THURSDAY, July 11, 2019 (HealthDay News) -- Check out the menus at any county fair -- corn dogs, fried Oreos, even fried butter -- and you'll quickly see that Americans love fried foods. But yet another study suggests that it's time to put that corn dog down.
The study found that eating fried foods increased the risk of heart attack and stroke. And the more fried foods you eat, the greater your risk.
People who ate fried foods one to three times a week had a 7% higher risk of heart attack and stroke compared to those who ate fried foods less than once a week. For those who ate fried foods daily, the risk jumped to 14% higher.
Registered dietitian Dana Angelo White said she wasn't shocked by the findings, because this isn't the first study to report a connection between fried foods and poor health outcomes.
"Eating small amounts of something fried isn't the end of the world, but the more you eat of fried foods, the worse it is for you," explained White, who wasn't involved with the study. She's an associate professor at Quinnipiac University in Hamden, Conn.
Frying foods is a common method of cooking in the United States, the study said. Yet previous research has linked fried foods to chronic illnesses, such as type 2 diabetes, heart failure, obesity and high blood pressure. A study released in January reported that women who ate more than one serving of fried food a week increased their risk of heart disease and early death.
The current study, led by Jacqueline Honerlaw, of the U.S. Department of Veterans Affairs and the Massachusetts Veterans Epidemiology Research and Information Center, was large, including nearly 155,000 military veterans. They were mostly men (90%) and their average age was 64.
Honerlaw and her colleagues asked study participants about the foods they ate, including fried foods. Just under half said they ate fried foods less than once a week. About a third had fried foods one to three times a week. Only a small group -- about 5% -- said they ate fried foods daily.
During the three-year study follow-up, nearly 6,800 had a heart disease or stroke.
Dr. Eugenia Gianos is director of Women's Heart Health at Lenox Hill Hospital in New York City. She said the association between fried foods and heart disease and stroke "was greatest in those with the greatest consumption of fried foods, even after accounting for other lifestyle factors and dietary patterns."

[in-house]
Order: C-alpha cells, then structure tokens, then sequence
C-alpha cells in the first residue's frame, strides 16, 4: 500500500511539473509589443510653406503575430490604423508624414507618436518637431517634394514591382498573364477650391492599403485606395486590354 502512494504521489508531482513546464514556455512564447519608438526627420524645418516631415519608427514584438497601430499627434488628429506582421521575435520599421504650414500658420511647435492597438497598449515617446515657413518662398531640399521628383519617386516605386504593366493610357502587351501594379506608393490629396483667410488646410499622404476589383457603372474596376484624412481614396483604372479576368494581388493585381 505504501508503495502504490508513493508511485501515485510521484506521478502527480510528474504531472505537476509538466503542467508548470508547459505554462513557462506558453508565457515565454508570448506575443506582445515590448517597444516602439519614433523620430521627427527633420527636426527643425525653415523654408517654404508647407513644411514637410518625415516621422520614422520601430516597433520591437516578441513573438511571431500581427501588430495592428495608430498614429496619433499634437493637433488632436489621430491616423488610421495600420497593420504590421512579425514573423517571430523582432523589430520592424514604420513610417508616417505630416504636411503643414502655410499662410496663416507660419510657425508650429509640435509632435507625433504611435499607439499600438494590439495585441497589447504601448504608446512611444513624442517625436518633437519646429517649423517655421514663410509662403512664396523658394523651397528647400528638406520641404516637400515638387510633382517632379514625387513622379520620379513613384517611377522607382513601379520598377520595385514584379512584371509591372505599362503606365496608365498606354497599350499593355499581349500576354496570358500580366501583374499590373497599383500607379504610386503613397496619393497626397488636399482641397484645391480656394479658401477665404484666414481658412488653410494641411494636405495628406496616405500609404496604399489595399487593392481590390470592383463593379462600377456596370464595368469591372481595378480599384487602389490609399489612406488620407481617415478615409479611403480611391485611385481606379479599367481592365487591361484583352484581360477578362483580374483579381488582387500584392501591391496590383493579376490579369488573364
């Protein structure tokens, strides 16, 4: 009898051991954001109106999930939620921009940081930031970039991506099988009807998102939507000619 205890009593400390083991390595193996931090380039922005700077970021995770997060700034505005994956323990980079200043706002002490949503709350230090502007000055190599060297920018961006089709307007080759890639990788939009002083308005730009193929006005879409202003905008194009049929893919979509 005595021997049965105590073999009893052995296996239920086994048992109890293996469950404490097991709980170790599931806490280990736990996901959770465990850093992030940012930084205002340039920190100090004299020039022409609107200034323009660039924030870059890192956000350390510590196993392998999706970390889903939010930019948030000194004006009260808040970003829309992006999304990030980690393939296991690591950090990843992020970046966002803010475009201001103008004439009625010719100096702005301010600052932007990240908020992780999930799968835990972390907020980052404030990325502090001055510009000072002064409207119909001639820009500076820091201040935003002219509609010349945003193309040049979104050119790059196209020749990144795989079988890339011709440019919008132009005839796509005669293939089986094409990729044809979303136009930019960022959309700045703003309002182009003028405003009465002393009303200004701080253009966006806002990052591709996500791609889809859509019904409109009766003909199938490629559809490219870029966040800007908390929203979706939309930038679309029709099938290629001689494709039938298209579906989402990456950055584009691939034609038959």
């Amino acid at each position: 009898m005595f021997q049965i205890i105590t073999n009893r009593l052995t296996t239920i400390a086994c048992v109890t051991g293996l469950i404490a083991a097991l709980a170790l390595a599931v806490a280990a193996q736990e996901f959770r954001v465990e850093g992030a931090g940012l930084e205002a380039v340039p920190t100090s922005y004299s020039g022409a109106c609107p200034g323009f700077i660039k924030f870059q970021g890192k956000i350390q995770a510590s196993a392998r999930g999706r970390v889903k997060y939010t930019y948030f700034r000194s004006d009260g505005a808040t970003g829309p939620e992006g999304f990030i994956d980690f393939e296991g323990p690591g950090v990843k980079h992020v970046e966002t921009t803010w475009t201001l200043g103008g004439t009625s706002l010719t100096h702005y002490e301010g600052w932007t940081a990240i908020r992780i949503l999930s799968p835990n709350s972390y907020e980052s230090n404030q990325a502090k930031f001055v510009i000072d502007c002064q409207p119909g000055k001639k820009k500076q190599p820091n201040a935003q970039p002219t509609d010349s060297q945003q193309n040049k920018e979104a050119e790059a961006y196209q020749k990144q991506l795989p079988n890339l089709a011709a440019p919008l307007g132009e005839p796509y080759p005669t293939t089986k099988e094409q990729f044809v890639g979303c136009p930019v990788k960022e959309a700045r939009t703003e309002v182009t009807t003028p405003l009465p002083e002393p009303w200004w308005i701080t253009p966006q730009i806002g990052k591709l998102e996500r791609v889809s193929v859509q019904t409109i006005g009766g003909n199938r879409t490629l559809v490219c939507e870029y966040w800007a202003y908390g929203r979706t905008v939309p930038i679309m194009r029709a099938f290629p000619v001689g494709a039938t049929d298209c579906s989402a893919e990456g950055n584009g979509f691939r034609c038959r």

Gianos, who had no part in the study, said the findings were limited because only a small number of women were included. But White pointed out that nutrition information generally doesn't differ between males and females.
It's also important to note that while the study found a link between fried foods and the risk of heart disease and stroke, it didn't prove a cause-and-effect link.
It's not clear from this study what types of foods people were eating fried, and that can make a difference. But, generally, fried foods are unhealthy because frying adds a lot of extra fat and calories.
"Think about how much olive oil you might drizzle over a salad, versus a food soaking up oil when you're cooking in it. Calories can quickly get out of control," White noted.
And how someone fries foods can make a difference too, she said. If the oil is too cold when you put food in to cook, it will absorb more oil before it's done. She said the temperature of oil should be 325 to 375 degrees Fahrenheit before cooking.
White also said that people don't always realize when they're eating fried foods, like chicken wings or a doughnut. "If you see the words crispy, crunchy or golden, there's a good chance it's fried. When something is fried and then covered with sauce, you might not know it's fried," she said.
Gianos said fried foods may not be the sole culprit in this study group. With more than 40% of the VA population exercising less than once per week and around 20% currently smoking, she said, "the greater message may be that this population is ideal for interventions targeting healthy behaviors."
Findings from the study were published recently in the journal Clinical Nutrition.
Learn more about healthy eating from the American Heart Association.
By Serena Gordon
SOURCES: Dana Angelo White, M.S., R.D., associate professor, Athletic Training and Sports Medicine, Quinnipiac University, Hamden, Conn.; Eugenia Gianos, M.D., director, Women's Heart Health, Lenox Hill Hospital, New York City; June 11, 2019, Clinical Nutrition
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